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Canadian Respiratory Journal
Volume 6, Issue 2, Pages 169-174
http://dx.doi.org/10.1155/1999/921708
Update in Asthma

Induced Sputum for the Investigation of Airway Inflammation: Evidence for Its Clinical Application

Frederick E Hargreave

Asthma Research Group, Department of Medicine, St Joseph’s Hospital and McMaster University, Hamilton, Ontario, Canada

Copyright © 1999 Hindawi Publishing Corporation. This is an open access article distributed under the Creative Commons Attribution License, which permits unrestricted use, distribution, and reproduction in any medium, provided the original work is properly cited.

Abstract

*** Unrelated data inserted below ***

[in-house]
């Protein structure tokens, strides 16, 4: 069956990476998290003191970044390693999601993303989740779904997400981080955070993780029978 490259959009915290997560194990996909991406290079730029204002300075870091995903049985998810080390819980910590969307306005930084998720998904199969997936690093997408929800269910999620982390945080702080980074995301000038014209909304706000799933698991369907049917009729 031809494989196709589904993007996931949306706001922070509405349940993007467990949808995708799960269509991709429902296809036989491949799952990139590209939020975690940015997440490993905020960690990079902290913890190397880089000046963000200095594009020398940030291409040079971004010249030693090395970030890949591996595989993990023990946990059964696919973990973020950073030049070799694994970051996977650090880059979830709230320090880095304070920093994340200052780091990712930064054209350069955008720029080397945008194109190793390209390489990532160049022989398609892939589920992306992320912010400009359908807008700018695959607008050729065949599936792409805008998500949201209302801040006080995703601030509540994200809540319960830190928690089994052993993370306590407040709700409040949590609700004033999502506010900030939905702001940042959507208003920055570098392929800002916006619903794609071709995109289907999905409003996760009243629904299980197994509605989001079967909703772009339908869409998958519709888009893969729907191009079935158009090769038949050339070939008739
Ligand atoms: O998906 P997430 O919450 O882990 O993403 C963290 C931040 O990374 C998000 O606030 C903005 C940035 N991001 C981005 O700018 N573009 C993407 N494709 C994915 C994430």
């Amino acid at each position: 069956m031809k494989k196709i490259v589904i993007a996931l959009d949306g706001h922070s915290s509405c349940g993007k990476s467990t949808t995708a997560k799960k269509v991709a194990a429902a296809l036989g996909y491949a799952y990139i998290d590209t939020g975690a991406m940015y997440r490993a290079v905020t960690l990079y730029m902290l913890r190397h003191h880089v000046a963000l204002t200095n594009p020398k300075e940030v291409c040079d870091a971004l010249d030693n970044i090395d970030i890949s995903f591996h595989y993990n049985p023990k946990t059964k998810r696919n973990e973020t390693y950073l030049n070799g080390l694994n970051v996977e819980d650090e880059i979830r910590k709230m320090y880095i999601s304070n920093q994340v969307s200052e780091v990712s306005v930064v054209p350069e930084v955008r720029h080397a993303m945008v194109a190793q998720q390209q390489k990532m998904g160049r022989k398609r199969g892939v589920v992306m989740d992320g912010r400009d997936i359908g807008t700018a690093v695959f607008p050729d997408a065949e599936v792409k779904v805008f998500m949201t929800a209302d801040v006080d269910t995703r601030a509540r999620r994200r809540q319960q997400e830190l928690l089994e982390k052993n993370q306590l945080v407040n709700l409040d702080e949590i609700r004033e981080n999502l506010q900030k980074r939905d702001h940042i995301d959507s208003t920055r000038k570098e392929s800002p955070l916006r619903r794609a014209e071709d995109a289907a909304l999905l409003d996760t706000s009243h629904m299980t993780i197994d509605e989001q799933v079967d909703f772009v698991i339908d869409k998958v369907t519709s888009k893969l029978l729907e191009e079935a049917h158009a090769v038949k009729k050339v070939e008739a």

Airway inflammation is considered to be the primary cause of airway diseases. Its prevention and reversal are the primary aims of treatment. Measurement of the inflammation is now possible relatively noninvasively and reliably by using induced sputum cell counts. The differential count indicates the presence and type of the inflammation (eosinophilic or neutrophilic) and the total cell count the intensity. Sputum eosinophilia responds to treatment with corticosteroid, while there is increasing evidence that an isolated neutrophilia does not. Clinical judgement of airway inflammation is made difficult because of the different types of inflammation and their inconsistent correlation with the clinical features. Hence, reliable measurement of induced sputum cell counts may be useful to guide treatment in clinical practice. Consideration should now be given as to how to make it more available.